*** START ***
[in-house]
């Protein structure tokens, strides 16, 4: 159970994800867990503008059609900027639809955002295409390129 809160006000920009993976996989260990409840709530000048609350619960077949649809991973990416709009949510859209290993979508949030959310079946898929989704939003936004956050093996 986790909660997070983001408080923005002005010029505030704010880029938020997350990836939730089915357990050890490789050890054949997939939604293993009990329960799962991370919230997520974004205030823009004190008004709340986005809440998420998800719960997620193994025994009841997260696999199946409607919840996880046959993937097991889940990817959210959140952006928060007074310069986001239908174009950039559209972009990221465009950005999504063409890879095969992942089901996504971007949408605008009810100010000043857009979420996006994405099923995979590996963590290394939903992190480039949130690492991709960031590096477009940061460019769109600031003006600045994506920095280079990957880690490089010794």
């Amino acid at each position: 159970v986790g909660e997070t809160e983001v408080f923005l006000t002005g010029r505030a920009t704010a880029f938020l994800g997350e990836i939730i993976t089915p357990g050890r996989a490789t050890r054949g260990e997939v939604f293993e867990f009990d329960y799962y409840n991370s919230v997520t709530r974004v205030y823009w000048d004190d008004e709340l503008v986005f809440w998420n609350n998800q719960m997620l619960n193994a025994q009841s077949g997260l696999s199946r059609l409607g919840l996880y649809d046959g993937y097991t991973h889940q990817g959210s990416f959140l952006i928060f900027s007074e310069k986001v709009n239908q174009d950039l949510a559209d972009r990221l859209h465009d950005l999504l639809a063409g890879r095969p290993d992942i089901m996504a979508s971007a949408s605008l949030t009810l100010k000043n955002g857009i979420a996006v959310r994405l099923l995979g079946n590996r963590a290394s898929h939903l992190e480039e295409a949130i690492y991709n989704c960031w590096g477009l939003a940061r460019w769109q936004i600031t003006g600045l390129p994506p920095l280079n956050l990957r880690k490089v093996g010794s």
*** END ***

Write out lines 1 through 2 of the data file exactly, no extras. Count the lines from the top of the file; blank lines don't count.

[in-house]
């Protein structure tokens, strides 16, 4: 159970994800867990503008059609900027639809955002295409390129 809160006000920009993976996989260990409840709530000048609350619960077949649809991973990416709009949510859209290993979508949030959310079946898929989704939003936004956050093996 986790909660997070983001408080923005002005010029505030704010880029938020997350990836939730089915357990050890490789050890054949997939939604293993009990329960799962991370919230997520974004205030823009004190008004709340986005809440998420998800719960997620193994025994009841997260696999199946409607919840996880046959993937097991889940990817959210959140952006928060007074310069986001239908174009950039559209972009990221465009950005999504063409890879095969992942089901996504971007949408605008009810100010000043857009979420996006994405099923995979590996963590290394939903992190480039949130690492991709960031590096477009940061460019769109600031003006600045994506920095280079990957880690490089010794």